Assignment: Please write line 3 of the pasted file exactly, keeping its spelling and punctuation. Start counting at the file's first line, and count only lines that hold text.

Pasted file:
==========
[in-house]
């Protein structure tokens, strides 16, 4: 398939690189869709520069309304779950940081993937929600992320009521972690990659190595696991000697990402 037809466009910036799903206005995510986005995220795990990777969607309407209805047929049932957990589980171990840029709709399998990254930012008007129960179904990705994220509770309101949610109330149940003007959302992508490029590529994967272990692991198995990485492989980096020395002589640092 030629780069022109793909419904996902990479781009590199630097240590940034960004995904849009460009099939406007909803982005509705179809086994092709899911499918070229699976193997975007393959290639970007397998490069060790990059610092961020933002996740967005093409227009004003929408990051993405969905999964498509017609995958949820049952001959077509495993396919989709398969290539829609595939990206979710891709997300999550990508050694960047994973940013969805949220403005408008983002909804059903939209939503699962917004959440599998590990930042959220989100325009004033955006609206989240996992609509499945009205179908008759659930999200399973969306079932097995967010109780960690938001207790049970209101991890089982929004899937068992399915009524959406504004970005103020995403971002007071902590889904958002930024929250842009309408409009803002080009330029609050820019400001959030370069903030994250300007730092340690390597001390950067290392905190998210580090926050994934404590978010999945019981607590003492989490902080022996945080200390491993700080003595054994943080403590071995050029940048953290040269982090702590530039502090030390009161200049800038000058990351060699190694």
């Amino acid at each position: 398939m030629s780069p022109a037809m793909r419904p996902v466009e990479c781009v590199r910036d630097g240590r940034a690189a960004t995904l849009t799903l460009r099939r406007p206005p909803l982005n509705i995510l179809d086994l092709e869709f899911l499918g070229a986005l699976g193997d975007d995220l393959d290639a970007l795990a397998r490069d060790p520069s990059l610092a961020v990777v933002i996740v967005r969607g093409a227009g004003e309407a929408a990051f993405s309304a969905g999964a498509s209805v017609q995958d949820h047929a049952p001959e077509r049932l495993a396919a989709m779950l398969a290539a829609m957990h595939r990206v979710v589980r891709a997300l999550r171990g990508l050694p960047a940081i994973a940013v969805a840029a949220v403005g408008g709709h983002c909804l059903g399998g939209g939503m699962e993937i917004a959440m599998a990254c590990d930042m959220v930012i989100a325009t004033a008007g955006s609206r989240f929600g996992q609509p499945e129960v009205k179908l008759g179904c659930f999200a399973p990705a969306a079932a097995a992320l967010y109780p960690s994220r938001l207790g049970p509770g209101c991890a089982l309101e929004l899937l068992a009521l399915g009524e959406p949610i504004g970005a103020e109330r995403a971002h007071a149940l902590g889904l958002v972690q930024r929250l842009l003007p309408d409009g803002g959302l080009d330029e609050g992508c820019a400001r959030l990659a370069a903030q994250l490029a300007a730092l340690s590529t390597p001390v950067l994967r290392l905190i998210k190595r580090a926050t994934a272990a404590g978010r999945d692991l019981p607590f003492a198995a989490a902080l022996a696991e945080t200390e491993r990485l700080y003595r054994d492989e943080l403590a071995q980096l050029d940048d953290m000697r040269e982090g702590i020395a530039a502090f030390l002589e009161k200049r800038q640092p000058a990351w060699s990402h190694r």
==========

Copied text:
């Amino acid at each position: 398939m030629s780069p022109a037809m793909r419904p996902v466009e990479c781009v590199r910036d630097g240590r940034a690189a960004t995904l849009t799903l460009r099939r406007p206005p909803l982005n509705i995510l179809d086994l092709e869709f899911l499918g070229a986005l699976g193997d975007d995220l393959d290639a970007l795990a397998r490069d060790p520069s990059l610092a961020v990777v933002i996740v967005r969607g093409a227009g004003e309407a929408a990051f993405s309304a969905g999964a498509s209805v017609q995958d949820h047929a049952p001959e077509r049932l495993a396919a989709m779950l398969a290539a829609m957990h595939r990206v979710v589980r891709a997300l999550r171990g990508l050694p960047a940081i994973a940013v969805a840029a949220v403005g408008g709709h983002c909804l059903g399998g939209g939503m699962e993937i917004a959440m599998a990254c590990d930042m959220v930012i989100a325009t004033a008007g955006s609206r989240f929600g996992q609509p499945e129960v009205k179908l008759g179904c659930f999200a399973p990705a969306a079932a097995a992320l967010y109780p960690s994220r938001l207790g049970p509770g209101c991890a089982l309101e929004l899937l068992a009521l399915g009524e959406p949610i504004g970005a103020e109330r995403a971002h007071a149940l902590g889904l958002v972690q930024r929250l842009l003007p309408d409009g803002g959302l080009d330029e609050g992508c820019a400001r959030l990659a370069a903030q994250l490029a300007a730092l340690s590529t390597p001390v950067l994967r290392l905190i998210k190595r580090a926050t994934a272990a404590g978010r999945d692991l019981p607590f003492a198995a989490a902080l022996a696991e945080t200390e491993r990485l700080y003595r054994d492989e943080l403590a071995q980096l050029d940048d953290m000697r040269e982090g702590i020395a530039a502090f030390l002589e009161k200049r800038q640092p000058a990351w060699s990402h190694r």